Teen used CPR to save her little sister’s life

Claire Taylor had learned CPR through the Girl Scouts. It’s a valuable lesson in preparedness.

Claire Taylor was babysitting her younger sister in their Ocean Township home when the unthinkable happened.

When Sarah Taylor, then 12, bent over to pet the family cat, she collapsed to the floor. She was having a cardiac arrest.

“For a second I stood there watching her, in shock, and then I opened the front door and yelled for help,” recalled Claire, who was 16 at time. “Then I called 911, I started praying and then I started CPR.”

As a middle-schooler, Claire had learned CPR while getting her babysitting certification through the Girl Scouts.

“I learned on Cabbage Patch kids,” she said.

It saved Sarah’s life. First responders arrived within minutes and fully revived her with a defibrillator. This was in November 2017. Sixteen months later, Sarah is doing great and Claire has received two big honors.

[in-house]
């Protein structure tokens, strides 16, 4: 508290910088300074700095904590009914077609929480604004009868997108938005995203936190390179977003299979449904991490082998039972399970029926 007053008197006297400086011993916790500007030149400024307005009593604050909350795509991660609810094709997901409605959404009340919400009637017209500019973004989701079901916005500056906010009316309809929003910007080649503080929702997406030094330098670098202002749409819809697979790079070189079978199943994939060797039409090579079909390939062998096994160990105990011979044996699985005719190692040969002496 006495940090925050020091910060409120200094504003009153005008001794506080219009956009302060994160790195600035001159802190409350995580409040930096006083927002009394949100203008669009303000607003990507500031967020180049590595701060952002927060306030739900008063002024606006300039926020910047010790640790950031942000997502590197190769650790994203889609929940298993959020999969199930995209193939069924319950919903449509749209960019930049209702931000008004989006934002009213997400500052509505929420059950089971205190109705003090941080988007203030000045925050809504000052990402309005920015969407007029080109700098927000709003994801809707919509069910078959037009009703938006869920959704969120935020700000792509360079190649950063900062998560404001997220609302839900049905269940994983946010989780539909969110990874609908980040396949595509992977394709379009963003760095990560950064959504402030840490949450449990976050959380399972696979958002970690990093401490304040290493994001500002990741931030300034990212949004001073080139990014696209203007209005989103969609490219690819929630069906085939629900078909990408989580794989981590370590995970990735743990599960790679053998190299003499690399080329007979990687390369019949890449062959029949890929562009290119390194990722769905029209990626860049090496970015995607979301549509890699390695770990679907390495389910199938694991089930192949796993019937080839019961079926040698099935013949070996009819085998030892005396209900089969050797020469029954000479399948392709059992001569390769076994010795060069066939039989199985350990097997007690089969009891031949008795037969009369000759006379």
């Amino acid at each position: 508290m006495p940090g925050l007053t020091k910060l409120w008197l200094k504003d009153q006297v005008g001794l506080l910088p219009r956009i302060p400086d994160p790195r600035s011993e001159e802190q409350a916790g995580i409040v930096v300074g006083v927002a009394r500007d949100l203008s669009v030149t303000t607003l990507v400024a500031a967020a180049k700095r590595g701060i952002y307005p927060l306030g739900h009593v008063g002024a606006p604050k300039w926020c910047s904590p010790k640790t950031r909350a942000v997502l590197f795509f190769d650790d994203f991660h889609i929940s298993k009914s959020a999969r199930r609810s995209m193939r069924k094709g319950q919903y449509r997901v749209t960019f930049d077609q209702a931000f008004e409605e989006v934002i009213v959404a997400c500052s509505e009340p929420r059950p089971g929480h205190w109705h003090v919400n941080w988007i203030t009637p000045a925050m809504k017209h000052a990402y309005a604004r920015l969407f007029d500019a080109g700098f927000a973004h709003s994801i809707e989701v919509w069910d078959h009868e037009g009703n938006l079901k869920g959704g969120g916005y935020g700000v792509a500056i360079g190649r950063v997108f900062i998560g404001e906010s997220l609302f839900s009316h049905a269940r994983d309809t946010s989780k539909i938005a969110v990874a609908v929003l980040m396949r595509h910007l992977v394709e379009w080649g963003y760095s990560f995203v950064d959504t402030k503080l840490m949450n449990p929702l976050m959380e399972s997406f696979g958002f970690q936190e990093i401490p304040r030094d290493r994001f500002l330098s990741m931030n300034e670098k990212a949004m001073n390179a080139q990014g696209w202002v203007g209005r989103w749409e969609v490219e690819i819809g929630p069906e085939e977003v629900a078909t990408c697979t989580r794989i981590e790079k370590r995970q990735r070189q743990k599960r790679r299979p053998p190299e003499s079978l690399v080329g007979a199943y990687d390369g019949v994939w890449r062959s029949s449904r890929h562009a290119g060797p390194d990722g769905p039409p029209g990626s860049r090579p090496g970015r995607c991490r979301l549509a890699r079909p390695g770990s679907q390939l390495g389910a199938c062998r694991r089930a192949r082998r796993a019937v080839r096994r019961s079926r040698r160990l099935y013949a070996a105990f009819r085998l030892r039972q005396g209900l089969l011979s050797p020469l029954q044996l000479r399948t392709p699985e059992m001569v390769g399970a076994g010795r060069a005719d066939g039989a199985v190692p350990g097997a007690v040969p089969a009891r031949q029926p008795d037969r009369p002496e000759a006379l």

The first, the Girl Scouts’ Medal of Honor, was bestowed this past November. Claire was one of just 16 recipients nationwide in 2018.

“The words we have in our mission statement — courage, confidence and character — I think Claire demonstrated those with what she did in that extreme situation,” said Dena Mayo, director of community engagement for Girl Scouts of the Jersey Shore. “It’s wonderful to see the Girl Scout program in action. This was a great real-life example.”

The second, a Young Hero award from the American Legion Auxiliary for New Jersey, was presented last weekend by national auxiliary president Kathy Dungan.

“Claire is very humble; she didn’t think she deserved the award,” said Doreen Gallagher, past state president for the American Legion Auxiliary for New Jersey. “She looked at it as, she did what she was taught.”

The public accolades serve a key function, aside from celebrating a lifesaving act. They reinforce the need to train teens in CPR.

“It’s important to be able to provide this kind of information to our youth, so if something happens they’re prepared,” Gallagher said. “The more they know, the better.”

Looking back on the crucible moment, Claire Taylor emphasized that prayer kept her calm, and credits her faith for keeping her strong. Now a 17-year-old senior at Red Bank Regional High School, she has valuable advice for her peers.

“It’s definitely worthwhile to have some sort of (emergency response) background,” she said. “When the moment does arrive, if it does, you can focus on taking action with what you already know.”

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Source: https://www.app.com/story/news/local/values/2019/03/14/cpr-girl-scouts/3150486002/